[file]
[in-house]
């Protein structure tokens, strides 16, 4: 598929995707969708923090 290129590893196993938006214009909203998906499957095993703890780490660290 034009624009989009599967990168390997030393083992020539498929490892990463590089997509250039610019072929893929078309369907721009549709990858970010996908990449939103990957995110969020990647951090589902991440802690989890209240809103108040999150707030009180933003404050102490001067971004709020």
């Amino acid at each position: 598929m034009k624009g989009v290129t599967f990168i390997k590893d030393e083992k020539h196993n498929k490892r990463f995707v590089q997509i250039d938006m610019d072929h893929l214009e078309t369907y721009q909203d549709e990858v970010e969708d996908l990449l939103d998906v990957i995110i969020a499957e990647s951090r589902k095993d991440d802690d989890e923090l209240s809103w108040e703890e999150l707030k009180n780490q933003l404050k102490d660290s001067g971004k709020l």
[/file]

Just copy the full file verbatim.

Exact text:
[in-house]
């Protein structure tokens, strides 16, 4: 598929995707969708923090 290129590893196993938006214009909203998906499957095993703890780490660290 034009624009989009599967990168390997030393083992020539498929490892990463590089997509250039610019072929893929078309369907721009549709990858970010996908990449939103990957995110969020990647951090589902991440802690989890209240809103108040999150707030009180933003404050102490001067971004709020």
């Amino acid at each position: 598929m034009k624009g989009v290129t599967f990168i390997k590893d030393e083992k020539h196993n498929k490892r990463f995707v590089q997509i250039d938006m610019d072929h893929l214009e078309t369907y721009q909203d549709e990858v970010e969708d996908l990449l939103d998906v990957i995110i969020a499957e990647s951090r589902k095993d991440d802690d989890e923090l209240s809103w108040e703890e999150l707030k009180n780490q933003l404050k102490d660290s001067g971004k709020l």